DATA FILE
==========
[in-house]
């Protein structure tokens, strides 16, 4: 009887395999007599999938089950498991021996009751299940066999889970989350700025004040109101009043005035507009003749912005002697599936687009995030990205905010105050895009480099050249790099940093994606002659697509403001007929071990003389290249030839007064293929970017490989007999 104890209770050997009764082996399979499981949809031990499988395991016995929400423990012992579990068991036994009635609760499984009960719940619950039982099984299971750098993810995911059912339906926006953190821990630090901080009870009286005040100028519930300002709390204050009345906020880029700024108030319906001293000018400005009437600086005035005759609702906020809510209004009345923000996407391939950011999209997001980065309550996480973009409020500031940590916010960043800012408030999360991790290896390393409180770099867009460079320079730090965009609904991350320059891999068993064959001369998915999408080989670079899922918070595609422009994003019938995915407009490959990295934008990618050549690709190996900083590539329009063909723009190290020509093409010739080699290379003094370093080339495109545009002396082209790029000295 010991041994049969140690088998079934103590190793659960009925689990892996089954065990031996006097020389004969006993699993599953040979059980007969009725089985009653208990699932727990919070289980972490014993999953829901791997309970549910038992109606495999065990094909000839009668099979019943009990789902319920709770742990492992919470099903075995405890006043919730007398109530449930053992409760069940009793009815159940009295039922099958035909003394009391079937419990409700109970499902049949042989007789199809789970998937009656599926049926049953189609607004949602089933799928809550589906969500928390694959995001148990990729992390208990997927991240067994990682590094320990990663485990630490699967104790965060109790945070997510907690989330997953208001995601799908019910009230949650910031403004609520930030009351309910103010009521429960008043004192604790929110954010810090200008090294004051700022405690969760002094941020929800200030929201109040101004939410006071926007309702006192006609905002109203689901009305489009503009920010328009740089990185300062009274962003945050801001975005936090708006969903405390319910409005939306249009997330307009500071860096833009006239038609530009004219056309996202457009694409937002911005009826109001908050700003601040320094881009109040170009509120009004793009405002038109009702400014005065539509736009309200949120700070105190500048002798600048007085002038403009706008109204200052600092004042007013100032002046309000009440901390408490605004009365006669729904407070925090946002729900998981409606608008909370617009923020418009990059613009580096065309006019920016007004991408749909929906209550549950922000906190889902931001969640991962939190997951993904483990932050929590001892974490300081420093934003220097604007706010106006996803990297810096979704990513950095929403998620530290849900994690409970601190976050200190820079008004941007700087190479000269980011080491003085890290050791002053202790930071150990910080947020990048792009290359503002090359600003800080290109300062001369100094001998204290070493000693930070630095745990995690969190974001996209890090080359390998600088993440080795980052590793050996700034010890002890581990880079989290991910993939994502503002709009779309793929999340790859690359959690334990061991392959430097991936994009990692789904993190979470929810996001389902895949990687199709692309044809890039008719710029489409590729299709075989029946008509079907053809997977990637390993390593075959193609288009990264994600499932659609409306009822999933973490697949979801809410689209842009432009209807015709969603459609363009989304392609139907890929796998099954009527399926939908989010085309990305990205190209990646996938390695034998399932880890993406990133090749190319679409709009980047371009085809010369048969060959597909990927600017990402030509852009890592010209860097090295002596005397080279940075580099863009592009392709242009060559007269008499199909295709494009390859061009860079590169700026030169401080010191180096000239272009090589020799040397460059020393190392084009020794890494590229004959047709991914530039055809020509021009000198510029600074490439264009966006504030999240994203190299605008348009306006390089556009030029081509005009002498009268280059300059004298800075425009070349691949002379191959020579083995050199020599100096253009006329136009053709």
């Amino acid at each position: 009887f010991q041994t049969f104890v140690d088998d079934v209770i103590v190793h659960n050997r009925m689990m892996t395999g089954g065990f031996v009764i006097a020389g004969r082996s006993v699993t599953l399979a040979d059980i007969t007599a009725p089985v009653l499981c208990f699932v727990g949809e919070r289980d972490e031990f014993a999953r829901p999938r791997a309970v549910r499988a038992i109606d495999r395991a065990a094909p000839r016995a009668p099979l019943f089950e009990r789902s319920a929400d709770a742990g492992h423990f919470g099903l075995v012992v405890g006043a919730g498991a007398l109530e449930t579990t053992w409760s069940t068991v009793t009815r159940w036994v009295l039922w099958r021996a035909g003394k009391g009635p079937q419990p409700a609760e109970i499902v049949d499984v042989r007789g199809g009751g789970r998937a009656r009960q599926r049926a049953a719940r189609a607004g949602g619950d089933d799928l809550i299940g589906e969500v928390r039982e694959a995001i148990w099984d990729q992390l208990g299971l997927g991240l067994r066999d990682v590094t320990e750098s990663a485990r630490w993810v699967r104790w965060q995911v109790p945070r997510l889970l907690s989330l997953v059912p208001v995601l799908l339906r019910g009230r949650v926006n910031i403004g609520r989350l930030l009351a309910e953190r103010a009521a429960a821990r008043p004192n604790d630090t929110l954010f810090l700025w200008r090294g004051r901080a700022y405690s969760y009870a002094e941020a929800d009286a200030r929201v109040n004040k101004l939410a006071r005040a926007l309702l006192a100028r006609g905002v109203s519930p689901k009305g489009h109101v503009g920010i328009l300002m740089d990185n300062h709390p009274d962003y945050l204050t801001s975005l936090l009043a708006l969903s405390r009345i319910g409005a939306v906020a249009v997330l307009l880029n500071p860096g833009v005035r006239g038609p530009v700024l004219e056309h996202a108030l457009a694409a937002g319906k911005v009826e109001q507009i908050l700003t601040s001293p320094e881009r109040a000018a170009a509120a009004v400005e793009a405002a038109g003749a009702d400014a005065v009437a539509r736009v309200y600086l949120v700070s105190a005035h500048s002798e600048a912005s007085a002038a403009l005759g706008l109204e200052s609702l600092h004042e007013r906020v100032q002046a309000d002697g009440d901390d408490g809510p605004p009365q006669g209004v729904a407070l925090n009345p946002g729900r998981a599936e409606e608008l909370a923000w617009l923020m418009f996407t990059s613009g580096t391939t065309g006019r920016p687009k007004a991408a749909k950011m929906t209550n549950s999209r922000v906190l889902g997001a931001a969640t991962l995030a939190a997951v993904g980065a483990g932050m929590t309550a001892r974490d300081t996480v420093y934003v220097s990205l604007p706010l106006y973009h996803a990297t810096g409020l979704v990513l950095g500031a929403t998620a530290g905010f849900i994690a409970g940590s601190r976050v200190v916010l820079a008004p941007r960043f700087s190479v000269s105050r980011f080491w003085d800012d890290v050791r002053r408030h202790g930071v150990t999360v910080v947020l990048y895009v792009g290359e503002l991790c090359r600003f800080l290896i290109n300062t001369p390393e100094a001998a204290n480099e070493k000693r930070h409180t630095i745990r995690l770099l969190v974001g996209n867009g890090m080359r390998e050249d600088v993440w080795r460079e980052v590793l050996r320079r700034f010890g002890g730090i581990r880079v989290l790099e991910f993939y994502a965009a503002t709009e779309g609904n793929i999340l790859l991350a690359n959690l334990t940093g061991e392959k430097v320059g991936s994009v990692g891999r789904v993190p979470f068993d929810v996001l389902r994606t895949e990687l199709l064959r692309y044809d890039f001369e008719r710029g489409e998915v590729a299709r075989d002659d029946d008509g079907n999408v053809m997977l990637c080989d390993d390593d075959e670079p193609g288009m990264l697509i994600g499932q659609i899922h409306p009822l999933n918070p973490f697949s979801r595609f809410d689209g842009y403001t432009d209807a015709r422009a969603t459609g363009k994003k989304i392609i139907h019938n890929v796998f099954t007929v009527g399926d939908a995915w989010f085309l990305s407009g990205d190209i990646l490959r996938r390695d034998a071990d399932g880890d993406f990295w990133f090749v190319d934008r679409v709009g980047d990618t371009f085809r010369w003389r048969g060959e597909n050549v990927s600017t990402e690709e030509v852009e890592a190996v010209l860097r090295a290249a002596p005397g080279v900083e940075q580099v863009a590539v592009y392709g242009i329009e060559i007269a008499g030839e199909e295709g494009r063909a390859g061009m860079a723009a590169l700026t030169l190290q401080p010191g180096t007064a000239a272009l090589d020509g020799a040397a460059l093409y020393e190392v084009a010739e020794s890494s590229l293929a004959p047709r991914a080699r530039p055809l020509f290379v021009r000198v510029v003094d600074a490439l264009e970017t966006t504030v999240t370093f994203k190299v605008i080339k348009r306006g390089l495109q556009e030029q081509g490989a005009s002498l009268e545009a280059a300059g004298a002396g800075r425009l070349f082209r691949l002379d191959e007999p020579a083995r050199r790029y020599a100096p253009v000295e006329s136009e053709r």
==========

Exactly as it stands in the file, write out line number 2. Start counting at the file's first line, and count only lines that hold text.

């Protein structure tokens, strides 16, 4: 009887395999007599999938089950498991021996009751299940066999889970989350700025004040109101009043005035507009003749912005002697599936687009995030990205905010105050895009480099050249790099940093994606002659697509403001007929071990003389290249030839007064293929970017490989007999 104890209770050997009764082996399979499981949809031990499988395991016995929400423990012992579990068991036994009635609760499984009960719940619950039982099984299971750098993810995911059912339906926006953190821990630090901080009870009286005040100028519930300002709390204050009345906020880029700024108030319906001293000018400005009437600086005035005759609702906020809510209004009345923000996407391939950011999209997001980065309550996480973009409020500031940590916010960043800012408030999360991790290896390393409180770099867009460079320079730090965009609904991350320059891999068993064959001369998915999408080989670079899922918070595609422009994003019938995915407009490959990295934008990618050549690709190996900083590539329009063909723009190290020509093409010739080699290379003094370093080339495109545009002396082209790029000295 010991041994049969140690088998079934103590190793659960009925689990892996089954065990031996006097020389004969006993699993599953040979059980007969009725089985009653208990699932727990919070289980972490014993999953829901791997309970549910038992109606495999065990094909000839009668099979019943009990789902319920709770742990492992919470099903075995405890006043919730007398109530449930053992409760069940009793009815159940009295039922099958035909003394009391079937419990409700109970499902049949042989007789199809789970998937009656599926049926049953189609607004949602089933799928809550589906969500928390694959995001148990990729992390208990997927991240067994990682590094320990990663485990630490699967104790965060109790945070997510907690989330997953208001995601799908019910009230949650910031403004609520930030009351309910103010009521429960008043004192604790929110954010810090200008090294004051700022405690969760002094941020929800200030929201109040101004939410006071926007309702006192006609905002109203689901009305489009503009920010328009740089990185300062009274962003945050801001975005936090708006969903405390319910409005939306249009997330307009500071860096833009006239038609530009004219056309996202457009694409937002911005009826109001908050700003601040320094881009109040170009509120009004793009405002038109009702400014005065539509736009309200949120700070105190500048002798600048007085002038403009706008109204200052600092004042007013100032002046309000009440901390408490605004009365006669729904407070925090946002729900998981409606608008909370617009923020418009990059613009580096065309006019920016007004991408749909929906209550549950922000906190889902931001969640991962939190997951993904483990932050929590001892974490300081420093934003220097604007706010106006996803990297810096979704990513950095929403998620530290849900994690409970601190976050200190820079008004941007700087190479000269980011080491003085890290050791002053202790930071150990910080947020990048792009290359503002090359600003800080290109300062001369100094001998204290070493000693930070630095745990995690969190974001996209890090080359390998600088993440080795980052590793050996700034010890002890581990880079989290991910993939994502503002709009779309793929999340790859690359959690334990061991392959430097991936994009990692789904993190979470929810996001389902895949990687199709692309044809890039008719710029489409590729299709075989029946008509079907053809997977990637390993390593075959193609288009990264994600499932659609409306009822999933973490697949979801809410689209842009432009209807015709969603459609363009989304392609139907890929796998099954009527399926939908989010085309990305990205190209990646996938390695034998399932880890993406990133090749190319679409709009980047371009085809010369048969060959597909990927600017990402030509852009890592010209860097090295002596005397080279940075580099863009592009392709242009060559007269008499199909295709494009390859061009860079590169700026030169401080010191180096000239272009090589020799040397460059020393190392084009020794890494590229004959047709991914530039055809020509021009000198510029600074490439264009966006504030999240994203190299605008348009306006390089556009030029081509005009002498009268280059300059004298800075425009070349691949002379191959020579083995050199020599100096253009006329136009053709």